Pareidolia – Familiar Patterns from Randomness
Seeing familiar shapes in clouds is termed Pareidolia. Since mankind first looked skyward, astronomers have been creating familiar patterns out of random groups of stars as Constellations. Telescopes reveal vistas of randomness that scream for human interpretation. Faces, animals, and familiar man-made devices emerge. Here are a few examples:
Smiley Face in Open Cluster M35, NGC 6709 – Trotting Unicorn in Aquila, NGC 6281 – Electric Guitar in Scorpius, NGC2264 – Christmas tree or Arrowhead, B33 Horsehead Nebula, M104 Sombrero Galaxy.
Each observer can interpret the random patterns based on their past experiences and memories. There are widely known nicknames that are used as shorthand for objects. Rather than using a cryptic catalog number, many objects are recalled by their widely recognized Pareidolia designations.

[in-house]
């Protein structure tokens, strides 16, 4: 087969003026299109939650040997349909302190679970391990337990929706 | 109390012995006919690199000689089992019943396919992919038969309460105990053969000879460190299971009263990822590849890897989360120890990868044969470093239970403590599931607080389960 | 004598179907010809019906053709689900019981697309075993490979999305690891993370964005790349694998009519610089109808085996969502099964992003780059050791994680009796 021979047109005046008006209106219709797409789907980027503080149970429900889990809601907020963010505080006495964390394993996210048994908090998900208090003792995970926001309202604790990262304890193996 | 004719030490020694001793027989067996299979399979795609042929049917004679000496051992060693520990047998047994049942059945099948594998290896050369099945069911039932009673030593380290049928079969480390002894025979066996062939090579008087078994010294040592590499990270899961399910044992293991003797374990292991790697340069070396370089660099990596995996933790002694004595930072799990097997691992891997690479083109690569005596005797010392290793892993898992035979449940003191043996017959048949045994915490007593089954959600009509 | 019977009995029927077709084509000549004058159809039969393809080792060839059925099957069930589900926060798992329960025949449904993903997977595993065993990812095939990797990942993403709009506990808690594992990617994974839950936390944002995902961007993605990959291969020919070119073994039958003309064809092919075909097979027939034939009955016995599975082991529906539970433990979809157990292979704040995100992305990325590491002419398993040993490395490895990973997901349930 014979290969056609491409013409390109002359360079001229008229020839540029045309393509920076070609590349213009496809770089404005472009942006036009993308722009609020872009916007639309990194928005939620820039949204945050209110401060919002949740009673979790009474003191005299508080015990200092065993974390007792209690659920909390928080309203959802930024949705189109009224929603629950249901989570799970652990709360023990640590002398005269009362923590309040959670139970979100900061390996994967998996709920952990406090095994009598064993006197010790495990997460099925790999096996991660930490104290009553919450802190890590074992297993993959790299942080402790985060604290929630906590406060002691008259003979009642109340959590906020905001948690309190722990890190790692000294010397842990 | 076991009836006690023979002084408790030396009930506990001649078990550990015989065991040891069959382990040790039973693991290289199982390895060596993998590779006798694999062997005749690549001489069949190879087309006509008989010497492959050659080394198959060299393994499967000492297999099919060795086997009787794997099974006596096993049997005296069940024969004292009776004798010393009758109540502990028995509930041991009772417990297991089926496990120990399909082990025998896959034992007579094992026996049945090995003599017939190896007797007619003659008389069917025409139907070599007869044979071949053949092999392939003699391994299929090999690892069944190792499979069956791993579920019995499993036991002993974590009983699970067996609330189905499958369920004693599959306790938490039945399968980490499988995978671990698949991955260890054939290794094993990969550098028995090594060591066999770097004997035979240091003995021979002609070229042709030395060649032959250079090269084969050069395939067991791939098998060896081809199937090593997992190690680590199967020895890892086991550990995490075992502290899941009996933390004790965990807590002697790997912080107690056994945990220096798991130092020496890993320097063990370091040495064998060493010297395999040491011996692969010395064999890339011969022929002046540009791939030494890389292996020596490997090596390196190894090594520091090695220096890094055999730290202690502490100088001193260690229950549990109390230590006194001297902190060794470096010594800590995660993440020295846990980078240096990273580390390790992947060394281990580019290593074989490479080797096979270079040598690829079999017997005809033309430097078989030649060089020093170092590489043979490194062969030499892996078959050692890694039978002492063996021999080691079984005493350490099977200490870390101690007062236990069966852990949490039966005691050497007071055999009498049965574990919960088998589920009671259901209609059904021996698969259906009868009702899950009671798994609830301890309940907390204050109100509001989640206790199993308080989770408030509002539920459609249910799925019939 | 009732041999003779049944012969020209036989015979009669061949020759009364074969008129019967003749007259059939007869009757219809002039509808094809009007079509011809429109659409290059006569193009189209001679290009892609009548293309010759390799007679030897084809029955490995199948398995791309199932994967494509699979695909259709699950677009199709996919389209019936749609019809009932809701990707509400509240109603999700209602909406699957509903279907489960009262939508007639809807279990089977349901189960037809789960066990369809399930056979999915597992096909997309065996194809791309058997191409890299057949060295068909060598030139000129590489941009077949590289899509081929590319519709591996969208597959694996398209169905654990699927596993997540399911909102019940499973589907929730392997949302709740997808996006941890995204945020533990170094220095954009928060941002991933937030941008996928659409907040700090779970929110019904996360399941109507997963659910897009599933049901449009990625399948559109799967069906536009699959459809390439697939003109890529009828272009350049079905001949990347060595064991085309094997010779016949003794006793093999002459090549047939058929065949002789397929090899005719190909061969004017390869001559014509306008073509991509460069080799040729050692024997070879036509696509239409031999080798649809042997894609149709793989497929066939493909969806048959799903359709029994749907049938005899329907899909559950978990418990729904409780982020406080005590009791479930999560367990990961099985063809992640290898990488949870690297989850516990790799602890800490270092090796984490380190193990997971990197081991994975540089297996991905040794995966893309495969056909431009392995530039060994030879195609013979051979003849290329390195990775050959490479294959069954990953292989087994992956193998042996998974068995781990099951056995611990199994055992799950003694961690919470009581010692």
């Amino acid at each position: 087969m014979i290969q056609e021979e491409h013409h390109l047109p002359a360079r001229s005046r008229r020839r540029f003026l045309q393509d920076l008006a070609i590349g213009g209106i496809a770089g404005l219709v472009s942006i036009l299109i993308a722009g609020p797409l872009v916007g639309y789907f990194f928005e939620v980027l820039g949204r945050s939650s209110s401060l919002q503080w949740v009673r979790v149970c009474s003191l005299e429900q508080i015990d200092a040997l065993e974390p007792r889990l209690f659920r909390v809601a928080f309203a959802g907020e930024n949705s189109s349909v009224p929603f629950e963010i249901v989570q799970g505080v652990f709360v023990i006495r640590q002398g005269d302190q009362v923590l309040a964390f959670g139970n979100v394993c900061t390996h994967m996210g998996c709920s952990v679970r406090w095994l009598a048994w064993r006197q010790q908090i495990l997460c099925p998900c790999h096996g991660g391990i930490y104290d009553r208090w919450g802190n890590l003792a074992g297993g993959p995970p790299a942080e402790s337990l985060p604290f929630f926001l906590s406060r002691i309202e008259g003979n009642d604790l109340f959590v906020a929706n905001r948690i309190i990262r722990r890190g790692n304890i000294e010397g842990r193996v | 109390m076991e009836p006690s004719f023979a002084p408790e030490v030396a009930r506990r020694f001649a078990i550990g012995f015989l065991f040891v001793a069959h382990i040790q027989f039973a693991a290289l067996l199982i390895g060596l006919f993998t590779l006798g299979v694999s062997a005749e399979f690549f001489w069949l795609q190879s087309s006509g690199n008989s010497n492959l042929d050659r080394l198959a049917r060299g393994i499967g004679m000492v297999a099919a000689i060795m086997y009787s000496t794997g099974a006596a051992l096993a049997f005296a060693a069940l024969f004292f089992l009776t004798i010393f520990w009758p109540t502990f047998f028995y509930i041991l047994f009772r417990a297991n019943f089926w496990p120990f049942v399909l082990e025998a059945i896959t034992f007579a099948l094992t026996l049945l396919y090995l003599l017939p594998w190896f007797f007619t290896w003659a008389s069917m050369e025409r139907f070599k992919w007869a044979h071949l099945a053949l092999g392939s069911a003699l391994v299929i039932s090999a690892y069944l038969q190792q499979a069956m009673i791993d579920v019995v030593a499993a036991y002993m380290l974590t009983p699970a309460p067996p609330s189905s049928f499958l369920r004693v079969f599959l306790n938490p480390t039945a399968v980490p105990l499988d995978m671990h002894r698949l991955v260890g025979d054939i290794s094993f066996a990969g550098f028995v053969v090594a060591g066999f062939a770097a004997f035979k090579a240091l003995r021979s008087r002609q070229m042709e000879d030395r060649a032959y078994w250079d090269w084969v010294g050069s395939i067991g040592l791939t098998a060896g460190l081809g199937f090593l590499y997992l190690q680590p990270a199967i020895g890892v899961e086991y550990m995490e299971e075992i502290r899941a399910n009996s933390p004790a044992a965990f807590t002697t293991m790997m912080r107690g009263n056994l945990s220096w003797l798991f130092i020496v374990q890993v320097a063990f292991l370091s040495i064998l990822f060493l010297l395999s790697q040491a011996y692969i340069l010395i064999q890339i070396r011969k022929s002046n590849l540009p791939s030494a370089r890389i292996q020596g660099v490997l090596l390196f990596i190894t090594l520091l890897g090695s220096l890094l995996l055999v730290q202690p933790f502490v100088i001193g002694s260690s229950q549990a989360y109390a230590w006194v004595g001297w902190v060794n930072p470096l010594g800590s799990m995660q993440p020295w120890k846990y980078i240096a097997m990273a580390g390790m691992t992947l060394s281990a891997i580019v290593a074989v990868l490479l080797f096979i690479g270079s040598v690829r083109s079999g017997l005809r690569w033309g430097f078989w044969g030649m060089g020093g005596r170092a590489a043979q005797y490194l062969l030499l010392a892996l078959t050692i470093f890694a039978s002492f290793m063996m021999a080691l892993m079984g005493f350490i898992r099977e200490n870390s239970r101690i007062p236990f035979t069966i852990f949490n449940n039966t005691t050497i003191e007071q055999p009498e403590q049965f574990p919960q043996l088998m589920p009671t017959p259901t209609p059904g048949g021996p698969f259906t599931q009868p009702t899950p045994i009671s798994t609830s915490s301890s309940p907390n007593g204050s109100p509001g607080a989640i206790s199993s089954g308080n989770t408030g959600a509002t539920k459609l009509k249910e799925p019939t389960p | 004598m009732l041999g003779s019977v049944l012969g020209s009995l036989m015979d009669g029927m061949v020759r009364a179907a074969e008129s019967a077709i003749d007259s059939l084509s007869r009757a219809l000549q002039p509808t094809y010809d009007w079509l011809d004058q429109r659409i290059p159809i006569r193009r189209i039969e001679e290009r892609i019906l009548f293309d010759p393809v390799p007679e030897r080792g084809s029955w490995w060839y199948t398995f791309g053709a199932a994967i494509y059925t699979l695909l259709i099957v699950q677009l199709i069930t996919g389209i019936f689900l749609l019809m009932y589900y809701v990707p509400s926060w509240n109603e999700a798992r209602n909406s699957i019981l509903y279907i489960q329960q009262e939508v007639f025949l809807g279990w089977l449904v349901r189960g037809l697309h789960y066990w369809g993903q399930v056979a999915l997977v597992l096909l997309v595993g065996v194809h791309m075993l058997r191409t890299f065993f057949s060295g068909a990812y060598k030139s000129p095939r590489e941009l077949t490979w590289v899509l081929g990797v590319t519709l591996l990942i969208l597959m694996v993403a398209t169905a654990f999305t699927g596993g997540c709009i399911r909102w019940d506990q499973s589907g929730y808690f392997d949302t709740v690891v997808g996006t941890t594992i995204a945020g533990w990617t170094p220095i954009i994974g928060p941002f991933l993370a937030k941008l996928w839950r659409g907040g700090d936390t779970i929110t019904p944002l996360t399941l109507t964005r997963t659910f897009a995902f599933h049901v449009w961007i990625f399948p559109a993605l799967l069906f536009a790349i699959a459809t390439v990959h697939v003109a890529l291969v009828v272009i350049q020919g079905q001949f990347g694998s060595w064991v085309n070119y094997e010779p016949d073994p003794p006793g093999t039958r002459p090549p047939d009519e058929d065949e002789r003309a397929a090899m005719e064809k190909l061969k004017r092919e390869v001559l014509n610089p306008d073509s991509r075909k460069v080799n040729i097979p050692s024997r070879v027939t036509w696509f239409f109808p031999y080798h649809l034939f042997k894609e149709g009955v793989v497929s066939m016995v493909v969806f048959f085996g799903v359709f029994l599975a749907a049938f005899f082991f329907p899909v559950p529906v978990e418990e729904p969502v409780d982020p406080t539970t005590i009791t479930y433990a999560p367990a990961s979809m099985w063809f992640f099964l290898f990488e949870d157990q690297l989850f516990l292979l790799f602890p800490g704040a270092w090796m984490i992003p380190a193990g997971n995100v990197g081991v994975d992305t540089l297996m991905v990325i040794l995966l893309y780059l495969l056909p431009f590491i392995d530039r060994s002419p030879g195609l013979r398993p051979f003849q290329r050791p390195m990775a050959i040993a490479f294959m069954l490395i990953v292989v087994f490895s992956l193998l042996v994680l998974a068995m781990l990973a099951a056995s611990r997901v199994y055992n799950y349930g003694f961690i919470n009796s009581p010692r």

There is no correct one designation and each culture may differ. But, a few historical designations have been accepted for so long that they have become the default name of an object. For example, the Horsehead Nebula. No other designation has outlasted or superseded it. The correct and hard to remember designation is B33 Dark Nebula silhouetted by IC434 Bright Emission Nebula.
Narrower fields of view of an object can totally change the appearance and inspire a new name. For example, the Pillars of Creation image by Hubble Space Telescope is actually a small part of the larger Eagle Nebula, M16. The Hourglass Nebula is a tiny part of M8, the Lagoon Nebula.